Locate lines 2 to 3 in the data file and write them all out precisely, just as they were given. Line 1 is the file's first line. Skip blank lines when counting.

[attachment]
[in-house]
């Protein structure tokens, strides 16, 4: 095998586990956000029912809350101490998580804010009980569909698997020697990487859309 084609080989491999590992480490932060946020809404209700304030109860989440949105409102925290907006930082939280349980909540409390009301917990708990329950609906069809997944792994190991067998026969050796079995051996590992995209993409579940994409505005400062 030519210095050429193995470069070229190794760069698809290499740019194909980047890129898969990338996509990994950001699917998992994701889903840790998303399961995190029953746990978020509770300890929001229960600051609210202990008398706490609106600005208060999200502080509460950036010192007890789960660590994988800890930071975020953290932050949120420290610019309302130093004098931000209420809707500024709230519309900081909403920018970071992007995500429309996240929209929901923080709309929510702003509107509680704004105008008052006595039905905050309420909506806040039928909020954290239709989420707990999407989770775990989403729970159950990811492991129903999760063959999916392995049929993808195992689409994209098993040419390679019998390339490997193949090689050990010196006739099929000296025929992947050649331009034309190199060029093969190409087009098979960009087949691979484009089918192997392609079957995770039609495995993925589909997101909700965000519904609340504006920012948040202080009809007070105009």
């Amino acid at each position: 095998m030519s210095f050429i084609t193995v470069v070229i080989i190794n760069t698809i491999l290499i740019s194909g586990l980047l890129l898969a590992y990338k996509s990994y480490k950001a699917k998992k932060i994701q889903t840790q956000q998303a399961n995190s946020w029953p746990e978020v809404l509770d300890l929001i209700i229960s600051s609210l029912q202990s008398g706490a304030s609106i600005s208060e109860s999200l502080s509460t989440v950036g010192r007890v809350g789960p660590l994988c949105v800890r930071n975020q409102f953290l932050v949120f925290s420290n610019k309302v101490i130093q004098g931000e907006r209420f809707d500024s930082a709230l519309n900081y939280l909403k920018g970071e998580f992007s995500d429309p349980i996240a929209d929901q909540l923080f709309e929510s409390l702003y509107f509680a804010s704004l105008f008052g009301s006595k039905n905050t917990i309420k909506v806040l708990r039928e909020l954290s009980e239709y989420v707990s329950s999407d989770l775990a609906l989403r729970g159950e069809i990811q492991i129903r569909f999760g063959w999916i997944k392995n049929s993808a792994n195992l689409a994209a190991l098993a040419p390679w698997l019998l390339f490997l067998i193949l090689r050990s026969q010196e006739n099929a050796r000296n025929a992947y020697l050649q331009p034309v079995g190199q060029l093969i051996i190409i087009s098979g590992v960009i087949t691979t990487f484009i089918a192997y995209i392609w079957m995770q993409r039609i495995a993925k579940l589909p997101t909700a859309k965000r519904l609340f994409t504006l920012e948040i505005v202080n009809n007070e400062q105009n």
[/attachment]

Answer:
């Protein structure tokens, strides 16, 4: 095998586990956000029912809350101490998580804010009980569909698997020697990487859309 084609080989491999590992480490932060946020809404209700304030109860989440949105409102925290907006930082939280349980909540409390009301917990708990329950609906069809997944792994190991067998026969050796079995051996590992995209993409579940994409505005400062 030519210095050429193995470069070229190794760069698809290499740019194909980047890129898969990338996509990994950001699917998992994701889903840790998303399961995190029953746990978020509770300890929001229960600051609210202990008398706490609106600005208060999200502080509460950036010192007890789960660590994988800890930071975020953290932050949120420290610019309302130093004098931000209420809707500024709230519309900081909403920018970071992007995500429309996240929209929901923080709309929510702003509107509680704004105008008052006595039905905050309420909506806040039928909020954290239709989420707990999407989770775990989403729970159950990811492991129903999760063959999916392995049929993808195992689409994209098993040419390679019998390339490997193949090689050990010196006739099929000296025929992947050649331009034309190199060029093969190409087009098979960009087949691979484009089918192997392609079957995770039609495995993925589909997101909700965000519904609340504006920012948040202080009809007070105009």
């Amino acid at each position: 095998m030519s210095f050429i084609t193995v470069v070229i080989i190794n760069t698809i491999l290499i740019s194909g586990l980047l890129l898969a590992y990338k996509s990994y480490k950001a699917k998992k932060i994701q889903t840790q956000q998303a399961n995190s946020w029953p746990e978020v809404l509770d300890l929001i209700i229960s600051s609210l029912q202990s008398g706490a304030s609106i600005s208060e109860s999200l502080s509460t989440v950036g010192r007890v809350g789960p660590l994988c949105v800890r930071n975020q409102f953290l932050v949120f925290s420290n610019k309302v101490i130093q004098g931000e907006r209420f809707d500024s930082a709230l519309n900081y939280l909403k920018g970071e998580f992007s995500d429309p349980i996240a929209d929901q909540l923080f709309e929510s409390l702003y509107f509680a804010s704004l105008f008052g009301s006595k039905n905050t917990i309420k909506v806040l708990r039928e909020l954290s009980e239709y989420v707990s329950s999407d989770l775990a609906l989403r729970g159950e069809i990811q492991i129903r569909f999760g063959w999916i997944k392995n049929s993808a792994n195992l689409a994209a190991l098993a040419p390679w698997l019998l390339f490997l067998i193949l090689r050990s026969q010196e006739n099929a050796r000296n025929a992947y020697l050649q331009p034309v079995g190199q060029l093969i051996i190409i087009s098979g590992v960009i087949t691979t990487f484009i089918a192997y995209i392609w079957m995770q993409r039609i495995a993925k579940l589909p997101t909700a859309k965000r519904l609340f994409t504006l920012e948040i505005v202080n009809n007070e400062q105009n």